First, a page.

A lack of adequate healthcare services and the heavily securitised environment have resulted in the deterioration of the mental health of more than 600 men in the country's offshore detention facilities.
“The cries of men in the night across my internet are now almost too much to bear,” says Abdul Aziz Adam, a refugee from the Darfur region of Sudan, who has been detained by Australia on Papua New Guinea’s Manus Island for over five years.
“We have become one as we look for ways to respond to extreme pain from untreated health issues, the loss of the will to live, the intense despair at not being able to touch family and friends living in Australia,” he adds.
Aziz has become a spokesperson for the hundreds of male refugees and asylum seekers who were brought to the island by Australian border officials in 2013 when they requested asylum in Australia.
“Every morning I wake up and plan my day”, he tells TRT World in an interview conducted via online private messaging.
“I respond to calls for help from very sick men caught up in the politically-motivated system designed to break decent men and turn them into examples of what happens if you survive a boat journey to Australia.”
Refugees interned in Australia’s isolated sites of immigration detention report suicide attempts, serious illness, and mental decline. In its current form, the network of immigration detention centres in Australia comprises seven onshore centres. In addition are the notorious offshore locations on the island nation of Nauru and on Manus Island.
In just the last seven days, the following events have taken place:
- January 22: People interned in immigration detention centres in Melbourne and Sydney began a hunger strike
- January 23: According to the Refugee Action Coalition, an Iranian asylum seeker is medevaced to Australia after a brutal beating while detained on Nauru
- January 23: Abdul Aziz Adam, who has been detained on Manus Island for over five years since requesting asylum in Australia in 2013, reported via Twitter: “Another highly depressed refugee attempted suicide in Port Moresby at Granville Motel. He went through knee surgery but it seems his surgery was unsuccessful & his mental health situation got worse since then.” He added: “This year alone we had five cases of suicide & self-harms.” Port Moresby is the capital of Papua New Guinea. Some refugees from Manus are transferred there when they are sick and they are accommodated in a place called the Granville Motel.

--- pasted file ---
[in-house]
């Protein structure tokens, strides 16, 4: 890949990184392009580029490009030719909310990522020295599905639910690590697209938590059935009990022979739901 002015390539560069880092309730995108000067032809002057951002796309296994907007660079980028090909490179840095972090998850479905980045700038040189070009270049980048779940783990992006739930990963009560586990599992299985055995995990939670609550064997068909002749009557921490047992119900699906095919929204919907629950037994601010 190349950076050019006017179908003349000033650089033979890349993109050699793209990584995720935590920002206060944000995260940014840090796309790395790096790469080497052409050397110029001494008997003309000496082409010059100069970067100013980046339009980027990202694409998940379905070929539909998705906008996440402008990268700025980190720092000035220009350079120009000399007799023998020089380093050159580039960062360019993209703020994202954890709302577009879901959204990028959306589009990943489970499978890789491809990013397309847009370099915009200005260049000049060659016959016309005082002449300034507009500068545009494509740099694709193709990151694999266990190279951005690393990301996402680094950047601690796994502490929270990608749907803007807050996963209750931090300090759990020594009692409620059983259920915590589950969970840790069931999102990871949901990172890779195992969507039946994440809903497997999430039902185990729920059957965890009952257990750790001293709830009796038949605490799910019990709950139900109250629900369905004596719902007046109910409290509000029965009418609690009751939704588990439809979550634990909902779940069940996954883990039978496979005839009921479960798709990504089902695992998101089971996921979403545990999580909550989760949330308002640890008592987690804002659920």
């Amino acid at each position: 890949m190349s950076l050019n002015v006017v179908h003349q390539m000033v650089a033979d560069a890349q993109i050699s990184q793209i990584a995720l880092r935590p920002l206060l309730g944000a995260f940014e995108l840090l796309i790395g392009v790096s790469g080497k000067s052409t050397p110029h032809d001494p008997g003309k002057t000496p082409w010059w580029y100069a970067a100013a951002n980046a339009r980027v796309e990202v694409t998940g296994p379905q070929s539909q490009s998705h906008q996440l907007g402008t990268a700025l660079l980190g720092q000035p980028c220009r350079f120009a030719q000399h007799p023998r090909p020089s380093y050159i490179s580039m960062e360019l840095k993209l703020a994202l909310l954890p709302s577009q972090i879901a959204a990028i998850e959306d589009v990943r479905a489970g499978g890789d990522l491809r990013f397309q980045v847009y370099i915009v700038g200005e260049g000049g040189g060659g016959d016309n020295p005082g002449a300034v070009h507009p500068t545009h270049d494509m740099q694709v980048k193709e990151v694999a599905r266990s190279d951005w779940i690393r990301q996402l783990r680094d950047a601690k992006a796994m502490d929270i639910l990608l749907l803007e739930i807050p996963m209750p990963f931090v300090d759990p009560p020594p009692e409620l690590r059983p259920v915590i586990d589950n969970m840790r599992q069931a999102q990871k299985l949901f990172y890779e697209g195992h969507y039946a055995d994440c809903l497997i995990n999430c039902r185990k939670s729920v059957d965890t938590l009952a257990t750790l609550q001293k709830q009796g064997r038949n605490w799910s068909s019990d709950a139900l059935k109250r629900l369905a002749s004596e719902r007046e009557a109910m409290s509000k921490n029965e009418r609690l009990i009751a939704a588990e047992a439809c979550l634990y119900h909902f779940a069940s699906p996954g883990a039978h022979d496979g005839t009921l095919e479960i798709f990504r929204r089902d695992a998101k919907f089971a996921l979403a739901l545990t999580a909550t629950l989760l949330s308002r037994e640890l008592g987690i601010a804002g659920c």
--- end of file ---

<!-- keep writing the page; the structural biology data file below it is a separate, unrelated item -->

- January 26: Adam reports on Twitter that “[a] highly depressed refugee in East Lorengau” attempted to set himself on fire. “The fire officers are still on building & the residents of building have been evacuated while the depressed man still inside the building. The police are dealing with incident as crimes scene.”
- January 26: The Guardian reports that ‘Musa’, a 33-year-old man from Sierra Leone, who was detained at the Villawood detention centre in Sydney on mainland Australia, had died. According to the Refugee Action Coalition, Musa hanged himself while on ‘suicide watch’ following being discharged from hospital. Spokesperson Ian Rintoul told the media:“Musa should never have been in detention in the first place. His severe mental health problems have been known for years, yet he was kept in detention with no hope of getting well.”
As TRT World reported in August 2018, the Australian Government has long enforced intensive restrictions on media access to these sites. There is scant news available in mainstream publications and journalists must often rely on information provided by anti-detention activists such as Rintoul to verify what those in detention share via social media.
There should be no doubt, however, that overall Australia’s immigration detention regime is nothing short of a human rights catastrophe. This is vehemently agreed upon by the Australian and international medical professions as the individuals detained on Manus and Nauru continue to decline.
Dr Nick Martin was the former senior medical officer for International Health and Medical Services (IHMS), the Australian Government contractor for health services in detention. At the insistence of the Government’s immigration authority, Australian Border Force, Martin was sacked by IHMS on account of his advocacy for the medical transfer of any refugees or asylum seekers held offshore.
Writing in The Guardian in October last year, Martin says that “health professionals are being used as complicit agents” in immigration detention, which he says “is now widely seen as an inhumane and vicious programme that shames Australia”.
The Nauruan government also expelled the international non-governmental organisation Médecins Sans Frontières/Doctors without Borders (MSF) from the island nation in October, accusing the organisation of entering Nauru with political activist objectives.